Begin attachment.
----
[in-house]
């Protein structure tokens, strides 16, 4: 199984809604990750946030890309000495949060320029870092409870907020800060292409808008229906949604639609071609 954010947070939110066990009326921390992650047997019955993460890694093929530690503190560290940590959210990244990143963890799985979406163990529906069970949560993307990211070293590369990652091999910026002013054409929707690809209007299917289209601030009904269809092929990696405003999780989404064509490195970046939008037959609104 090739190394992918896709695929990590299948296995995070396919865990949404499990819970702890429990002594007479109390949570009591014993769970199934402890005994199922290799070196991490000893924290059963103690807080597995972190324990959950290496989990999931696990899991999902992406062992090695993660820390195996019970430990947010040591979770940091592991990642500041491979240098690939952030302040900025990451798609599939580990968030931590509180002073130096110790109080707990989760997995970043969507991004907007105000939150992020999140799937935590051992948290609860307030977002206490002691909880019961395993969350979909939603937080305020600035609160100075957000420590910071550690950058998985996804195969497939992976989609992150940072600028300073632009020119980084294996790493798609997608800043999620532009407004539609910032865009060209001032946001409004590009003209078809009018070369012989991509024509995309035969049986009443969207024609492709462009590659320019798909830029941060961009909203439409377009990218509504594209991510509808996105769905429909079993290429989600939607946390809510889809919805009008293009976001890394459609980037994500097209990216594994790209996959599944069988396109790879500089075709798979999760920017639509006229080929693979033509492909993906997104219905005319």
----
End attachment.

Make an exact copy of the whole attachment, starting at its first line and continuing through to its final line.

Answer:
[in-house]
């Protein structure tokens, strides 16, 4: 199984809604990750946030890309000495949060320029870092409870907020800060292409808008229906949604639609071609 954010947070939110066990009326921390992650047997019955993460890694093929530690503190560290940590959210990244990143963890799985979406163990529906069970949560993307990211070293590369990652091999910026002013054409929707690809209007299917289209601030009904269809092929990696405003999780989404064509490195970046939008037959609104 090739190394992918896709695929990590299948296995995070396919865990949404499990819970702890429990002594007479109390949570009591014993769970199934402890005994199922290799070196991490000893924290059963103690807080597995972190324990959950290496989990999931696990899991999902992406062992090695993660820390195996019970430990947010040591979770940091592991990642500041491979240098690939952030302040900025990451798609599939580990968030931590509180002073130096110790109080707990989760997995970043969507991004907007105000939150992020999140799937935590051992948290609860307030977002206490002691909880019961395993969350979909939603937080305020600035609160100075957000420590910071550690950058998985996804195969497939992976989609992150940072600028300073632009020119980084294996790493798609997608800043999620532009407004539609910032865009060209001032946001409004590009003209078809009018070369012989991509024509995309035969049986009443969207024609492709462009590659320019798909830029941060961009909203439409377009990218509504594209991510509808996105769905429909079993290429989600939607946390809510889809919805009008293009976001890394459609980037994500097209990216594994790209996959599944069988396109790879500089075709798979999760920017639509006229080929693979033509492909993906997104219905005319």